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Lynkeos concepts

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Lynkeos uses some signal processing concepts which are explained hereunder.

Signal and noise

The image recorded by the detector is not perfect (otherwise you wouldn't use this software). It can be described as a perfect image deteriorated by some processes (turbulence for example). In signal processing, the perfect image is called the "signal" and the deteriorations, the "noise". The term noise usually refer to a statistically random deterioration, for a systematic one we use the term "bias". When many images are added, the signal and the biases are added (they grow linearly with the number of images), while the noises are added with a quadratic sum. This means that the resulting noise is the square root of the sum of the squares of the noise in each image (remember that Pythagore theorem?). For short, when stacking, the signal and the bias grow much faster than the random noise : stack 4 images, the signal and bias are multiplied by 4, the random noise by 2, the signal is two times stronger with respect to the random noise in the resulting image. As the biases accumulate with the signal, they shall be corrected before stacking.

The identified noises/biases, our images suffers from are :

  • Turbulence : the atmospheric turbulence causes the image to randomly move, being distorted and blured.
  • Uneven transmission/sensitivity : as the optical setup is not perfect (nothing in this world is!), the light may not be transmitted evenly accross the detector. The best known case is the vignetting, ie: darkening in the corners. The detector pixels may not all have the same sensitivity, the effect on the recorded image is the same as above.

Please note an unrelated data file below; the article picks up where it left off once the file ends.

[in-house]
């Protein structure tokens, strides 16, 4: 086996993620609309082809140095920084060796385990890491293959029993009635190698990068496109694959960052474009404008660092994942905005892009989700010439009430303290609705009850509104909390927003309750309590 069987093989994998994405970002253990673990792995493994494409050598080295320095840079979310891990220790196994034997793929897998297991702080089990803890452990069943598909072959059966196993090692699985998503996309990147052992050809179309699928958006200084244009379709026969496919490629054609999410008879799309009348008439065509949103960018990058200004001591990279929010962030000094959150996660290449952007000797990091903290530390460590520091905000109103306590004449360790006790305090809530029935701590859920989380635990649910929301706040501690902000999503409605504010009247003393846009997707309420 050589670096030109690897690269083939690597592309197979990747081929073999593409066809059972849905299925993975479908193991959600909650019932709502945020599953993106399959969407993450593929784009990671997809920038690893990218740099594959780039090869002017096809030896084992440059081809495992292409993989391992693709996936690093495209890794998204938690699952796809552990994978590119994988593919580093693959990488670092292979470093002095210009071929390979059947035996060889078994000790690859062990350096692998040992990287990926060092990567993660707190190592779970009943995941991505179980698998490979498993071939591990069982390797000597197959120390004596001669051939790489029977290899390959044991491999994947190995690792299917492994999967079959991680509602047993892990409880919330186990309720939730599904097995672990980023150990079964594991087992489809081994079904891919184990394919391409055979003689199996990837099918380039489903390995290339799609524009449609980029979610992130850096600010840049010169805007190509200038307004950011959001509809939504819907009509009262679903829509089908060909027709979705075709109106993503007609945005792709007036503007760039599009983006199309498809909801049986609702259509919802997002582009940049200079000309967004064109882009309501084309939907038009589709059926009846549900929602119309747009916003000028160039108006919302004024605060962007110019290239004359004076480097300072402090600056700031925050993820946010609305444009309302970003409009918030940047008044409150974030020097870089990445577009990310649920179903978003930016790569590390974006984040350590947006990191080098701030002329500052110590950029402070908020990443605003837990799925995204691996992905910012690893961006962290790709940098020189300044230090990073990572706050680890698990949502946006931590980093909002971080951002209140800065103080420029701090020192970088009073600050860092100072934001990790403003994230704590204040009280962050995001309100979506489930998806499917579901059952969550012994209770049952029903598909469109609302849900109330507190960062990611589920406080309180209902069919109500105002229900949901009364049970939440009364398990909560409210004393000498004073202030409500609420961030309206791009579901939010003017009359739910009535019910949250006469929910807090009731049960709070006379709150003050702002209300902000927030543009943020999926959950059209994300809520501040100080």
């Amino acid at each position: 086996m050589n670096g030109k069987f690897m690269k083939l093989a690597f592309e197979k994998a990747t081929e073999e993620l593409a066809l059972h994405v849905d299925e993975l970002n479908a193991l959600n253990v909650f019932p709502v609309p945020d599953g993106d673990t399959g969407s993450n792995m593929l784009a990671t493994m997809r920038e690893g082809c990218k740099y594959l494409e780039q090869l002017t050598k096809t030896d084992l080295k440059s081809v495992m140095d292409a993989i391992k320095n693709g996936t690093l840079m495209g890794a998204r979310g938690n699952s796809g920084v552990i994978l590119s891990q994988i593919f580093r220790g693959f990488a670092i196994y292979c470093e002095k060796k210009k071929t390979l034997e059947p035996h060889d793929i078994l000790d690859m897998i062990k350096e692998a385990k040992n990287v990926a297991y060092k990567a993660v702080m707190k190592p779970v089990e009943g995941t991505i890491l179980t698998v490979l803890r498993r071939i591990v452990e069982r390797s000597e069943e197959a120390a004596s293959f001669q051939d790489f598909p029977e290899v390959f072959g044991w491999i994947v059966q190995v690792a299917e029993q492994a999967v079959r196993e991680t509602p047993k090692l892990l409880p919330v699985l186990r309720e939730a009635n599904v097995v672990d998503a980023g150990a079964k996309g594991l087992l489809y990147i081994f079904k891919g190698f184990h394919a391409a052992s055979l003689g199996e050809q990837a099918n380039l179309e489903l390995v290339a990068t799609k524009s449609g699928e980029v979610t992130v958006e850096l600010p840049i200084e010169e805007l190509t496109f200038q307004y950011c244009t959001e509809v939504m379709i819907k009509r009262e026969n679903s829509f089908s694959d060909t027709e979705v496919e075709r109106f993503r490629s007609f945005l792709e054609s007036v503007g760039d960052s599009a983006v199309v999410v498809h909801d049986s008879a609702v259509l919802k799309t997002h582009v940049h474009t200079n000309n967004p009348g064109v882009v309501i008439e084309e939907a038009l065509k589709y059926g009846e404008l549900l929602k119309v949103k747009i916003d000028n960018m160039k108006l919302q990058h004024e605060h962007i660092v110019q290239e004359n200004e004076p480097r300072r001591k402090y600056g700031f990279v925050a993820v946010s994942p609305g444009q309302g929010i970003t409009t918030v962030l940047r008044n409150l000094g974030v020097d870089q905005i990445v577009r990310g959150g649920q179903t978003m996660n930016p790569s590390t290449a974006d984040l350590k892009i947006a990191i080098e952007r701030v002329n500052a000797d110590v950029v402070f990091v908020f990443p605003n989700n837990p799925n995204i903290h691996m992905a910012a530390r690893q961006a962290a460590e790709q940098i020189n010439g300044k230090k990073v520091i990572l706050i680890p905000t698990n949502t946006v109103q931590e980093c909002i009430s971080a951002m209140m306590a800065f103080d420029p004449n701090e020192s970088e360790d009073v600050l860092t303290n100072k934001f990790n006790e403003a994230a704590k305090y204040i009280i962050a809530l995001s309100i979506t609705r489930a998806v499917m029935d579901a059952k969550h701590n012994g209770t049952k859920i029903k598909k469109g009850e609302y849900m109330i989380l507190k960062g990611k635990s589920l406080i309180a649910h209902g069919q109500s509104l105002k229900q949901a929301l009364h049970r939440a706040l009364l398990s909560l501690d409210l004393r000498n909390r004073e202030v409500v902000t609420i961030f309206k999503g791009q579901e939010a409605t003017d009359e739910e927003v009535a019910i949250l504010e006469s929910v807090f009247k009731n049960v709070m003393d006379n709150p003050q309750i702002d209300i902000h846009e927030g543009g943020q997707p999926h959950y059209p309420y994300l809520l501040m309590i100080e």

• The photon noise : as proposed by A. Einstein in 1905, the light interacts with our detector in a discrete manner ; the discrete light quantum was later called a "photon". Under the same illumination, the number of photons hitting two photosites (pixels) differs because the hit of a photon is (as far as we know) random.
  • The thermal bias and thermal noise : the photons hits are converted into electrons accumulated in a photosite potential well. The problem is that the electrons are not only produced by photons hit, they are also produced by thermal agitation in the detector substrate. These electrons accumulate too in the photosites. The number of electrons in a photosite depends on the detector temperature, the substrate properties in the photosite region and the integration time (time since the photosite was emptied). This is a thermal bias. But as the thermal electron generation is random, there is a thermal random noise analoguous to the photon noise.
  • The transfer/readout noise : the electrons of a photosite are moved from potential well to potential well until they end in a last well were they are "read". Some electrons are lost during this transfer and the read is subject to electronic noise. The transfer loss is not significant in a webcam since the other noises are far more powerful.
  • The quantification noise : This number of electrons is, after some silicium black magic, converted into a number by an analog/digital converter. The step of this converter is not 1 electron, it is far higher. Hence two different electron numbers are converted to the same value. This is a noise. This noise is not random in nature. But, if the random noises are higher than the converter step, it can be treated as if it were random. Depending on the camera and the subject, this can be an unknown bias or a random like noise.

Many functionalities of this software each intend to reduce the amount of one kind of noise.

  • The thermal noise is corrected by substrating a dark frame from each image (it nulls out the bias introduced by the thermal noise), and by stacking many images (to even the remaining random thermal noise).
  • The uneven illumination is corrected by dividing each image by a flat field frame.
  • The turbulence induced random moves of the image are corrected by aligning all images.
  • The photon, readout and quantification noises are lowered by stacking many images.
  • The blur caused by the turbulence and some imperfections in the optical setup, can be corrected by a deconvolution filter.

Image calibration

Prior to any processing, the source image must be calibrated, ie remove the biases. To create the calibration frames described hereafter, all the webcam settings shall be (except otherwise noted) the same as for the recording of the images to be processed

Dark frame